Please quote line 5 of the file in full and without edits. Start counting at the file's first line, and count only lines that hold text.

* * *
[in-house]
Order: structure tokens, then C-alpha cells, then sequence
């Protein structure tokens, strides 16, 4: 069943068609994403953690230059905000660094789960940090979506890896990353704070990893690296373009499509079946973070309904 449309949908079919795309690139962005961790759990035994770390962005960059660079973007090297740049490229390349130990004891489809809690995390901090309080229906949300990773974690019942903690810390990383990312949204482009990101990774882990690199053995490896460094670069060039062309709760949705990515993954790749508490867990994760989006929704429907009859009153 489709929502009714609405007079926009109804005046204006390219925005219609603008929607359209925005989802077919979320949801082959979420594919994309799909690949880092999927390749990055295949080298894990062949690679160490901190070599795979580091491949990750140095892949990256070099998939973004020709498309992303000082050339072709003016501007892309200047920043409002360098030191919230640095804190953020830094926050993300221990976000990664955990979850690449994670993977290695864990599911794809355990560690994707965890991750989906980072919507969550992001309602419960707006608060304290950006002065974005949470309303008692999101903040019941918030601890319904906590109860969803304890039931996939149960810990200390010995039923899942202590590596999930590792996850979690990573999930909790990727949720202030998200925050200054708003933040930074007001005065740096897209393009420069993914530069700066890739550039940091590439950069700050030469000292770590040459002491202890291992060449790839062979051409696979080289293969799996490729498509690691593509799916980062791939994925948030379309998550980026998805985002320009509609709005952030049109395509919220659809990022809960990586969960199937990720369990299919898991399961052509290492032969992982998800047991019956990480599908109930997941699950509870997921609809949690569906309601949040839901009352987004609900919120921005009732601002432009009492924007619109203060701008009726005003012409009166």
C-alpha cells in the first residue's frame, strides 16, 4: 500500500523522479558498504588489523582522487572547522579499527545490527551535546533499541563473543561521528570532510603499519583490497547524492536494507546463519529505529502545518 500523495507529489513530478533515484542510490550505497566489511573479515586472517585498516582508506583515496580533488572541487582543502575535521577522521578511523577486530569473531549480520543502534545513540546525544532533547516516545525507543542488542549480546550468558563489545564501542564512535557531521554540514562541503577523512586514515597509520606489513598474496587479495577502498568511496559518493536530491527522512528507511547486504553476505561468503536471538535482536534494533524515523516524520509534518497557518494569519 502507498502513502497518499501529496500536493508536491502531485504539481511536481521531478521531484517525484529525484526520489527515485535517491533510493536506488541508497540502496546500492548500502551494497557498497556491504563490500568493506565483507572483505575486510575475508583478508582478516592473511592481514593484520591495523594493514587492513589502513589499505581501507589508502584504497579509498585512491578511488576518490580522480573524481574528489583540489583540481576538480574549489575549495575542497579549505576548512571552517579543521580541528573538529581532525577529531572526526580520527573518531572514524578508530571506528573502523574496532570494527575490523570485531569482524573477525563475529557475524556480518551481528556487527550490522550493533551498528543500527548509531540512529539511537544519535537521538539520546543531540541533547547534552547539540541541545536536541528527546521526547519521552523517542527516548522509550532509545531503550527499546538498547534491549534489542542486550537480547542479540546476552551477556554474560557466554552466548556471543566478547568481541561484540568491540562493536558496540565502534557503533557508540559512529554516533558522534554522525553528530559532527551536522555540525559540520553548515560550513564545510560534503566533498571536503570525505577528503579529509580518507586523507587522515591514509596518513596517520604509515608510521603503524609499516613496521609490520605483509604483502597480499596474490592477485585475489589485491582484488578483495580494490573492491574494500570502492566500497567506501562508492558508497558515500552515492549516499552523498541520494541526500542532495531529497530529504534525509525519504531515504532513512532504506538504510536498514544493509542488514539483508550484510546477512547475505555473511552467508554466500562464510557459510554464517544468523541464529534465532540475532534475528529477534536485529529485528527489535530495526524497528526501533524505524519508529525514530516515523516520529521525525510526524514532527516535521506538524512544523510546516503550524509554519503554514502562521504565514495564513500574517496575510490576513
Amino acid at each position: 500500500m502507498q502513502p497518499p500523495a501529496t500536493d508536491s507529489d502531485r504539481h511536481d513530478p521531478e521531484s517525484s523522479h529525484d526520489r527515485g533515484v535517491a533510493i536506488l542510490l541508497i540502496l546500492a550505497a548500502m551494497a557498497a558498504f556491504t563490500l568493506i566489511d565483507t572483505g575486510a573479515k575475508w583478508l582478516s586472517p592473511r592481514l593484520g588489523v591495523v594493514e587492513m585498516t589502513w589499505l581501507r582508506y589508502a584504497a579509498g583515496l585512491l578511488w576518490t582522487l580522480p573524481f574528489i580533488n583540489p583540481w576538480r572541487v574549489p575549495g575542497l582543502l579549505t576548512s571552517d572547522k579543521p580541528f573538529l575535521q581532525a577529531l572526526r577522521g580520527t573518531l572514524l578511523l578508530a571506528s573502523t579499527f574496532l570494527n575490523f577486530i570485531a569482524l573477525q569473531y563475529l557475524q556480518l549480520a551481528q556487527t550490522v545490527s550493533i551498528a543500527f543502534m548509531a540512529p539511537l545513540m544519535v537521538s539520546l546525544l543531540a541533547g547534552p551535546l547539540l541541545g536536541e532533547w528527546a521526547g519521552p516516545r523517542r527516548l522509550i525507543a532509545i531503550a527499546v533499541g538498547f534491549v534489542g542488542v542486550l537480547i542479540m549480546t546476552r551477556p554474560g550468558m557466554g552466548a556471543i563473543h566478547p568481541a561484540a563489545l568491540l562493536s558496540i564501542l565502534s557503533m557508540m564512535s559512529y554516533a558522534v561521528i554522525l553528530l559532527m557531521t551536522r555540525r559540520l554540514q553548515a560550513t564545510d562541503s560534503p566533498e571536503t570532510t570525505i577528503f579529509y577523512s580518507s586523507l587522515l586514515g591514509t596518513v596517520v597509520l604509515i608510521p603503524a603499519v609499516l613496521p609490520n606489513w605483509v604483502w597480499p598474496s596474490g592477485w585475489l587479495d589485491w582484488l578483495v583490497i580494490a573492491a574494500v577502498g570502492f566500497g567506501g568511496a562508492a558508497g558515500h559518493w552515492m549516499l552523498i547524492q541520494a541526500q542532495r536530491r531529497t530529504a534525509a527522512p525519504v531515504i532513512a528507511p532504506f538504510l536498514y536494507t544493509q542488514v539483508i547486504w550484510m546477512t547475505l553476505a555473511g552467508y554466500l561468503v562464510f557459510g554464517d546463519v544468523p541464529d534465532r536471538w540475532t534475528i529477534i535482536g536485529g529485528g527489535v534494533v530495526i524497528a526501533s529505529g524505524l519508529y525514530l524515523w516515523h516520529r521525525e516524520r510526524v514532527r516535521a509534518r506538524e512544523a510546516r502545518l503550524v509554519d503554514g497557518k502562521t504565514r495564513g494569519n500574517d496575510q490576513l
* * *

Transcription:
Amino acid at each position: 500500500m502507498q502513502p497518499p500523495a501529496t500536493d508536491s507529489d502531485r504539481h511536481d513530478p521531478e521531484s517525484s523522479h529525484d526520489r527515485g533515484v535517491a533510493i536506488l542510490l541508497i540502496l546500492a550505497a548500502m551494497a557498497a558498504f556491504t563490500l568493506i566489511d565483507t572483505g575486510a573479515k575475508w583478508l582478516s586472517p592473511r592481514l593484520g588489523v591495523v594493514e587492513m585498516t589502513w589499505l581501507r582508506y589508502a584504497a579509498g583515496l585512491l578511488w576518490t582522487l580522480p573524481f574528489i580533488n583540489p583540481w576538480r572541487v574549489p575549495g575542497l582543502l579549505t576548512s571552517d572547522k579543521p580541528f573538529l575535521q581532525a577529531l572526526r577522521g580520527t573518531l572514524l578511523l578508530a571506528s573502523t579499527f574496532l570494527n575490523f577486530i570485531a569482524l573477525q569473531y563475529l557475524q556480518l549480520a551481528q556487527t550490522v545490527s550493533i551498528a543500527f543502534m548509531a540512529p539511537l545513540m544519535v537521538s539520546l546525544l543531540a541533547g547534552p551535546l547539540l541541545g536536541e532533547w528527546a521526547g519521552p516516545r523517542r527516548l522509550i525507543a532509545i531503550a527499546v533499541g538498547f534491549v534489542g542488542v542486550l537480547i542479540m549480546t546476552r551477556p554474560g550468558m557466554g552466548a556471543i563473543h566478547p568481541a561484540a563489545l568491540l562493536s558496540i564501542l565502534s557503533m557508540m564512535s559512529y554516533a558522534v561521528i554522525l553528530l559532527m557531521t551536522r555540525r559540520l554540514q553548515a560550513t564545510d562541503s560534503p566533498e571536503t570532510t570525505i577528503f579529509y577523512s580518507s586523507l587522515l586514515g591514509t596518513v596517520v597509520l604509515i608510521p603503524a603499519v609499516l613496521p609490520n606489513w605483509v604483502w597480499p598474496s596474490g592477485w585475489l587479495d589485491w582484488l578483495v583490497i580494490a573492491a574494500v577502498g570502492f566500497g567506501g568511496a562508492a558508497g558515500h559518493w552515492m549516499l552523498i547524492q541520494a541526500q542532495r536530491r531529497t530529504a534525509a527522512p525519504v531515504i532513512a528507511p532504506f538504510l536498514y536494507t544493509q542488514v539483508i547486504w550484510m546477512t547475505l553476505a555473511g552467508y554466500l561468503v562464510f557459510g554464517d546463519v544468523p541464529d534465532r536471538w540475532t534475528i529477534i535482536g536485529g529485528g527489535v534494533v530495526i524497528a526501533s529505529g524505524l519508529y525514530l524515523w516515523h516520529r521525525e516524520r510526524v514532527r516535521a509534518r506538524e512544523a510546516r502545518l503550524v509554519d503554514g497557518k502562521t504565514r495564513g494569519n500574517d496575510q490576513l